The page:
## absolute value / subtraction

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I am trying to solve a problem that says:

Write a program that computes the difference between non-negative integers.

##### Input:

Each line of the input consists of a pair of integers. Each integer is between 0 and 10 raised to 15 (inclusive). The input is terminated by end of file.

##### Output:

For each pair of integers in the input, output one line, containing the absolute value of their difference.

Here is my solution:

```#include <iostream>
#include <cmath>
using namespace std;

int main(){
int x;
int y;
int z;

cin >> x >> y;

if(x && y <= 1000000000000000){
z=x-y;
cout << std::abs (z);
}
}
```

For starters usually the range of valid values for objects of type `int` is less than `1000000000000000`. You should use an integer type wide enough to store such big values. An appropriate type is `unsigned long long int` because according to the assignment entered values are non-negative.

Otherwise you will need also to check that the values are not negative that is greater than or equal to zero.

Also the condition in the if statement

```if(x && y <= 1000000000000000){
```

is wrong. It is equivalent to

```if(x && ( y <= 1000000000000000 )){
```

that in turn is equivalent to

```if( ( x != 0 ) && ( y <= 1000000000000000 )){
```

it is not the same as

```if ( ( x <= 1000000000000000 ) && ( y <= 1000000000000000 ) ){
```

The program can look the following way

```#include <iostream>

int main()
{
const unsigned long long int UPPER_VALUE = 1000000000000000;
unsigned long long int x, y;

while ( std::cin >> x >> y )
{
if ( x <= UPPER_VALUE && y <= UPPER_VALUE )
{
std::cout << "The difference between the numbers is "
<< ( x < y ? y - x : x - y )
<< std::endl;
}
else
{
std::cout << "The numbers shall be less than or equal to "
<< UPPER_VALUE
<< std::endl;
}
}
}
```

If for example to enter these values

```1000000000000000 1000000000000000
1000000000000001 1000000000000000
1 2
```

then the program output will look like

```The difference between the numbers is 0
The numbers shall be less than or equal to 1000000000000000
The difference between the numbers is 1
```

Adding and Subtracting Absolute Value, Absolute value while adding and subtracting. signs you need to subtract the number then Duration: 2:34 Posted: 20 Aug 2014 Do the subtraction first: 9 – 13 = –4, which is negative, so the absolute value of –4 is 4. But the minus sign on the left (outside the absolute value bars in the original expression) negates this result, so the answer is –4.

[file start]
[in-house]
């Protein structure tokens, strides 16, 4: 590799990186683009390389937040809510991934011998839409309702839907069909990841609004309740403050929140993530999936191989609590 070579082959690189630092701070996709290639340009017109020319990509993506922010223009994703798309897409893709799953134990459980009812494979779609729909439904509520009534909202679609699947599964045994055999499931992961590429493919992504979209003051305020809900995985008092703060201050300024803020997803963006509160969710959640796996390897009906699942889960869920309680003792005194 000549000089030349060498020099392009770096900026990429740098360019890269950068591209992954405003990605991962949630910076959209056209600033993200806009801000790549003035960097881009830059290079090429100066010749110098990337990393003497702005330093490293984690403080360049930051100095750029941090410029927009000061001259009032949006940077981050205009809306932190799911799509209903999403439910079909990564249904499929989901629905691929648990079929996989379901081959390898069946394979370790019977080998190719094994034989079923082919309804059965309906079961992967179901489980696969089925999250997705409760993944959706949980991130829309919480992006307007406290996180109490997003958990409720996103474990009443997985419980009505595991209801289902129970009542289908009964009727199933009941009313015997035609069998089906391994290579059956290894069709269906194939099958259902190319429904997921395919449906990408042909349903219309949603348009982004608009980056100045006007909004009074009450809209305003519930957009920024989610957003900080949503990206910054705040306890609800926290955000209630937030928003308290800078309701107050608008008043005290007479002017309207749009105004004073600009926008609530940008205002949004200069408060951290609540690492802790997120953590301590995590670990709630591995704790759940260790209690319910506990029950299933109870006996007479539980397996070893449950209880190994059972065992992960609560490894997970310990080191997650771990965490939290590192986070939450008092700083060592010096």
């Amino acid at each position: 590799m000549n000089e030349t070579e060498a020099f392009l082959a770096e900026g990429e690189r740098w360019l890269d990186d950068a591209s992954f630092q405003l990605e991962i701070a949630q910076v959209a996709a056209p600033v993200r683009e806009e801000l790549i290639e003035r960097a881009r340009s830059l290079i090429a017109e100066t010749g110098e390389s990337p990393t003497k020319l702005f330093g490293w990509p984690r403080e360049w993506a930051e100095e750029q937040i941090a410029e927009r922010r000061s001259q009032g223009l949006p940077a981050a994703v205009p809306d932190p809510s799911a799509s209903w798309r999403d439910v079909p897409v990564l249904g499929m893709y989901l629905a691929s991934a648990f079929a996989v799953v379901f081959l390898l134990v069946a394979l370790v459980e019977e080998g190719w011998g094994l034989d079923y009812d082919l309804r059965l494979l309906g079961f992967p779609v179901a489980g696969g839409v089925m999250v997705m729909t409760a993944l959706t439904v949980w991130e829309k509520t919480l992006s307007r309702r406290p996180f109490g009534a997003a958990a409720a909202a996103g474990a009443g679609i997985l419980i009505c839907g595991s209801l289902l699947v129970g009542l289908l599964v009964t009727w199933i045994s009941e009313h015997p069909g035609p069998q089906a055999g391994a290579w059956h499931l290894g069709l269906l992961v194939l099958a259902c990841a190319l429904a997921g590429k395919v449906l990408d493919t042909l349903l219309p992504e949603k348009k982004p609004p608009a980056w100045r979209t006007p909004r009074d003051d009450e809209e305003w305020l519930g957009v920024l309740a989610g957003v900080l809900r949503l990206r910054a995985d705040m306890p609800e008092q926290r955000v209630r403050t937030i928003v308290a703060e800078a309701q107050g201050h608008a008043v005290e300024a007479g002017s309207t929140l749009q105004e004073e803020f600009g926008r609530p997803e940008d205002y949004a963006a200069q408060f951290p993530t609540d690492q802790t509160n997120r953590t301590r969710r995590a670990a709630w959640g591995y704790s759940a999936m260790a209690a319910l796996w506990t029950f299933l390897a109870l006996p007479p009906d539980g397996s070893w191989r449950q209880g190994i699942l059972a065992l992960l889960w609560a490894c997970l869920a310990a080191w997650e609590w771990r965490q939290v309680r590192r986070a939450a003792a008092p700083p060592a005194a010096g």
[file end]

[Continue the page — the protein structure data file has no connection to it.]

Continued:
Your if-condition is wrong as others mentioned already. Your variable x results to true for every value except zero. So you have to write (x <= MAX && y <= MAX).

Also you can prevent using fixed max values buy using the function numeric_limits (limits library):

```#include <iostream>
#include <limits>
#include <cmath>

int main() {
int x;
int y;
int z;

std::cin >> x >> y;

if (x <= std::numeric_limits<long>::max() && y <= std::numeric_limits<long>::max()) {
z=x-y;
std::cout << std::abs (z);
}
}
```

What is Absolute Difference? (Absolute Value of Subtraction , Absolute value takes a negative number and makes it positive, and leaves other numbers Duration: 3:26 Posted: 16 Jul 2017 Evaluating Absolute Value Expressions. Recapitulate the concept of adding, subtracting, multiplying, and dividing the absolute value with this free printable worksheet. Each question here has two or more arithmetic operations involved. Use the PEMDAS rule to evaluate the absolute value expressions.

Your condition is written wrongly. It should have been

```if(x <= 1000000000000000 && y <= 1000000000000000) {
z=x-y;
cout << std::abs (z);
}
```

However, your condition `if(x && y <= 1000000000000000)` evaluates in plain English to `if x is true AND y is less than or equal to 1000000000000000`, which is definitely not what you want. The way you have done, the condition will evaluate to true when `y` is less than `1000000000000000` AND `x` is any value other than zero, positive or negative. The reason behind this is in C any non-zero value evaluates to true.

Note: your code will fail when `x` and `y` are assigned any values not within the range of `int` which is -2^31 to 2^31-1 (considering `int` to be 32 bits, which is most common). You must use `long long` data type for `x`, `y` and `z` here.

```long long x, y, z;
```

`long long` has range of -2^63 to 2^63-1, which is large enough to accommodate any number within the specified range, namely `0` to `1000000000000000`.